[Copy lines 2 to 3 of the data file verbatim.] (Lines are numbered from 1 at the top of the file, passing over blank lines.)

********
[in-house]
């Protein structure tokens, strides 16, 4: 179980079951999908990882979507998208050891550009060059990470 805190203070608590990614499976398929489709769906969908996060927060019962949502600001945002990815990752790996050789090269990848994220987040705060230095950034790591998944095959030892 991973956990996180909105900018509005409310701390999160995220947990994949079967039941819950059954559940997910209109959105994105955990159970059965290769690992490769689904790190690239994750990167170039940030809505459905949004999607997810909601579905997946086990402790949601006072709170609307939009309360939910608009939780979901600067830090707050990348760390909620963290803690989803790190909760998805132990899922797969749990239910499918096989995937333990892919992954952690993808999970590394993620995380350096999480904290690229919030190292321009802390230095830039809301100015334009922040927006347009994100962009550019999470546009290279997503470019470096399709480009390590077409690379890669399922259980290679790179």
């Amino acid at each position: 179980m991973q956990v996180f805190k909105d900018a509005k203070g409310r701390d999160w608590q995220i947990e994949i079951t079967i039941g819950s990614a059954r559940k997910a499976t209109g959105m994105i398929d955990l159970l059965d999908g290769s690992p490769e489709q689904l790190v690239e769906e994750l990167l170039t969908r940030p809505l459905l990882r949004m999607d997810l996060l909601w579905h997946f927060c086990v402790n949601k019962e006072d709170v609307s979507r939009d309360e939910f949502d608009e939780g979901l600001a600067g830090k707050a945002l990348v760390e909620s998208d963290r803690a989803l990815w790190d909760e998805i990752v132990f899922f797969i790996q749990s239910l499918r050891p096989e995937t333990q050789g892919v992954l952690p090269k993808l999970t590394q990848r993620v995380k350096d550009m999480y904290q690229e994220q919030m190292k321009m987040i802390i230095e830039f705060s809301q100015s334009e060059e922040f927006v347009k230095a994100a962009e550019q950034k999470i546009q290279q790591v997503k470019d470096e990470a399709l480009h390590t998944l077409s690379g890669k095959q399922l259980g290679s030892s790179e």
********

């Protein structure tokens, strides 16, 4: 179980079951999908990882979507998208050891550009060059990470 805190203070608590990614499976398929489709769906969908996060927060019962949502600001945002990815990752790996050789090269990848994220987040705060230095950034790591998944095959030892 991973956990996180909105900018509005409310701390999160995220947990994949079967039941819950059954559940997910209109959105994105955990159970059965290769690992490769689904790190690239994750990167170039940030809505459905949004999607997810909601579905997946086990402790949601006072709170609307939009309360939910608009939780979901600067830090707050990348760390909620963290803690989803790190909760998805132990899922797969749990239910499918096989995937333990892919992954952690993808999970590394993620995380350096999480904290690229919030190292321009802390230095830039809301100015334009922040927006347009994100962009550019999470546009290279997503470019470096399709480009390590077409690379890669399922259980290679790179």
């Amino acid at each position: 179980m991973q956990v996180f805190k909105d900018a509005k203070g409310r701390d999160w608590q995220i947990e994949i079951t079967i039941g819950s990614a059954r559940k997910a499976t209109g959105m994105i398929d955990l159970l059965d999908g290769s690992p490769e489709q689904l790190v690239e769906e994750l990167l170039t969908r940030p809505l459905l990882r949004m999607d997810l996060l909601w579905h997946f927060c086990v402790n949601k019962e006072d709170v609307s979507r939009d309360e939910f949502d608009e939780g979901l600001a600067g830090k707050a945002l990348v760390e909620s998208d963290r803690a989803l990815w790190d909760e998805i990752v132990f899922f797969i790996q749990s239910l499918r050891p096989e995937t333990q050789g892919v992954l952690p090269k993808l999970t590394q990848r993620v995380k350096d550009m999480y904290q690229e994220q919030m190292k321009m987040i802390i230095e830039f705060s809301q100015s334009e060059e922040f927006v347009k230095a994100a962009e550019q950034k999470i546009q290279q790591v997503k470019d470096e990470a399709l480009h390590t998944l077409s690379g890669k095959q399922l259980g290679s030892s790179e």